Wednesday 4 May 2016

Polyculture Project - Market Garden Study - Update 3

The last few weeks have seen a dramatic drop in temperature, plenty of rain and some cold winds. We have carried on regardless and are making good progress with the study.

Work in the vegetable garden included erecting supports for beans and tomatoes and preparing seed nests for beans and squash.

Seed Nests 
To facilitate better seed germination we make seed nests in the mulch. The mulch is pulled back and a slight depression is made in the soil. 2 hand trowels of seedling medium (a mix of 50% sieved compost, 50% river sand) are placed into the depression, and large seeds such as beans and squash are sown 2 per nest and watered in.

A seed nest at the base of  a bean pole. 
Monday morning in the garden saw a chilly temperature drop of 18 C and strong northerly winds.

Bean tripods going in

Although not ideal conditions for sowing and planting, the poor weather was punctuated with warm sunny spells so we decided to sow all the beans and squash into the seed nests and planted out the kale, chard and kohlrabi.  When planting out we use approx 200g (two hand trowels full) of a compost supplied to us by Dimo Stefanov from Dimo and his team make their compost from the by-products of the lavender and rose oil distilleries in the valley.  He also supplies great vermi-compost that we use for our potted plants in our plant nursery.

Comfrey Harvest No 1. 

We are growing comfrey as part of our fertility strategy in the market gardenWe're using a fast growing hybrid Symphytum x uplandicum 'Bocking 14' - Comfrey in our gardens and this year have started to record how much biomass we can harvest from our beds.  For more information on these super plants and how to establish and manage a patch see our previous post here.

Symphytum x uplandicum 'Bocking 14' - Comfrey  

In late April we  made the first comfrey cut of the year, weighing in at 23.60 kg from a 13 m2 bed. After weighing we chopped the material and compressed it into a 120 L barrel weighted down with heavy stones. We'll leave this for 2 - 3 weeks resulting in a liquid concentrate that can be diluted 15 to 1 with water, and used on the crops at flowering/fruiting time.

Marika and Ute weighing the Comfrey

We allowed the comfrey to flower for approx 14 days before we cut the plants seeing as the bees were so into the flowers. The plants were also host to many other invertebrates and we took care to shake the plants out onto the bed before placing them into the barrel.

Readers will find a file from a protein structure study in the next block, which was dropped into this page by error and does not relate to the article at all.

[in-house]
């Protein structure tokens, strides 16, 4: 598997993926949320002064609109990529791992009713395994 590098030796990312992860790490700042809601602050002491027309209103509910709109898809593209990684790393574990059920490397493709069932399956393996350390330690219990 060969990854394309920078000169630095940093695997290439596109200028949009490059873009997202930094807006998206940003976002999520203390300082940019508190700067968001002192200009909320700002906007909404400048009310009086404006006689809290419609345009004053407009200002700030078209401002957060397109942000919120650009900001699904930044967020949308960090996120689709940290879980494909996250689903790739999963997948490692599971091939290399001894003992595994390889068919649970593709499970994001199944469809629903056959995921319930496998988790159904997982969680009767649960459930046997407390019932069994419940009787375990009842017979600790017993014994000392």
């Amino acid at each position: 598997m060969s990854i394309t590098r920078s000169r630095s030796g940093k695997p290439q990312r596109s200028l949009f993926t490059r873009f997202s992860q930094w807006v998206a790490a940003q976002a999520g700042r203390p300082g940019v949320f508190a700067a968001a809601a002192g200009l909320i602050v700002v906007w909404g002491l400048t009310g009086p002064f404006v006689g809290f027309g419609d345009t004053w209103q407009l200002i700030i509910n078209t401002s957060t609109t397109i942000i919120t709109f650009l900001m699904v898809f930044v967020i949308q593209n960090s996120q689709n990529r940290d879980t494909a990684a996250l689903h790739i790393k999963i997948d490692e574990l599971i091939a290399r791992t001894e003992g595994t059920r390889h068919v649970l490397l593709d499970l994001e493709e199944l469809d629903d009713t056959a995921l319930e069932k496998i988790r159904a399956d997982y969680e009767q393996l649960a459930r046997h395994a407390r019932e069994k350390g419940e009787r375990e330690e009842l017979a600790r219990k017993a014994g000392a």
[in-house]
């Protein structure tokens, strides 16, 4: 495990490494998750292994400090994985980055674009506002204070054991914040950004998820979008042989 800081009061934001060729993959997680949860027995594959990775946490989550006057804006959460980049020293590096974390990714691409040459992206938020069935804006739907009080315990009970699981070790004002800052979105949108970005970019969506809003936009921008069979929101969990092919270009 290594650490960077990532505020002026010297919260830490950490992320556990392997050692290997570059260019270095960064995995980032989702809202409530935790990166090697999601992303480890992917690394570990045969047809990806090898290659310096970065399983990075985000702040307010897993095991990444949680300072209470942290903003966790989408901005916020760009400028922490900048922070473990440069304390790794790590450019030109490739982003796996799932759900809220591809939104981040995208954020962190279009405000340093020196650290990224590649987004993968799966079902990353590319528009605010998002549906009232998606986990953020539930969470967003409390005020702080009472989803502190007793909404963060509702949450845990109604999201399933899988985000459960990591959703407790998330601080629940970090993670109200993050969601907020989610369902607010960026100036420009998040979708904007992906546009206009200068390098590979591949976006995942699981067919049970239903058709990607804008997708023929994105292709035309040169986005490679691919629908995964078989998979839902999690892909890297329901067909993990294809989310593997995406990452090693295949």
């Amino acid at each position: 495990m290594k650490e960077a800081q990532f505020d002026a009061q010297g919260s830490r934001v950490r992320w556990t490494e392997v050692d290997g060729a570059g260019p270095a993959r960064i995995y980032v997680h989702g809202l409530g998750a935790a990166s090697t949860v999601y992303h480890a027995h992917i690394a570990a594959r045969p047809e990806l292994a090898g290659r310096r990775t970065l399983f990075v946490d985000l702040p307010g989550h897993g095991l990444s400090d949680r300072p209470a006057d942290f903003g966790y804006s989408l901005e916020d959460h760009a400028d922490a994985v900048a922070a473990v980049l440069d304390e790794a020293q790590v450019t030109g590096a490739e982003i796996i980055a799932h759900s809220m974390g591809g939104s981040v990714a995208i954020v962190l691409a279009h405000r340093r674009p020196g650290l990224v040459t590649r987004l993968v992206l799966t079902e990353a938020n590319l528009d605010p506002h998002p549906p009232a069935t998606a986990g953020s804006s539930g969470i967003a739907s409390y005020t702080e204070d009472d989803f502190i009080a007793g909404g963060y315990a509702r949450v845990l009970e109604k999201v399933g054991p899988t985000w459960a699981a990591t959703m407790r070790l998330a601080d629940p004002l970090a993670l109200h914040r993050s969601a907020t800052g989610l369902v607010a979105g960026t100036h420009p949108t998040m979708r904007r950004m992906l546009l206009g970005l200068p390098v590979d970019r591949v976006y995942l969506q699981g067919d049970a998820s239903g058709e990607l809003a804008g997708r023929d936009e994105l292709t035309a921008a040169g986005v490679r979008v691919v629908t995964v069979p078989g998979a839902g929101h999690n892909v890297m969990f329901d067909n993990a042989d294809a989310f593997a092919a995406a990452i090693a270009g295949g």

Kata, Charlotte and Alex cutting the plants with hand sickles in the background and Ute and Marika weighing the plants and chopping them into smaller pieces.

After the comfrey plants were cut, we chopped and dropped any weeds coming up in between the plants, and mowed between the beds and in the surrounding area, applying approx four full mower bags of trimmings onto the surface of the bed. This will provide a feed for the plants. We're hoping to get a further four cuts this year.

13 m2 Comfrey Bed before and after.

Work in the Forest Garden

In the forest garden we've been weeding some of the swales, mulching trees and shrubs, cutting back vegetation away from the access paths and adjusting irrigation channels and paths. 

Canopy, shrub and herb layers are filling out nicely in the forest garden. 

We were looking into preparing beds this week and demonstrated a simple but extremely effective sheet mulching technique to establish a key hole bed in the under story on the north side of the swale. We'll plant up a range of shade tolerant herbs in this bed in the autumn. 

Straw mulch going on following a layer of fresh vegetation, cardboard and compost. 

Dawn Chorus 

Team member Ute being a keen naturalist invited everyone to observe a dawn chorus to coincide with the International Dawn Chorus day. We arrived at the garden at around 5.30 a.m and it was truly amazing to listen to the melodic chatter of the bird community in and around the garden. Some of my favorites included Golden Oriole and Nightingale.

You can read more about the singing birds of Shipka in Ute's Blog here

See here for the results of our polyculture studies from 2014 - 2016

Regenerative Landscape Design - Online Interactive Course 

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Regenerative Landscape Design Online Course

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Our Bio-Nursery - Permaculture/Polyculture/ Regenerative Landscape Plants 


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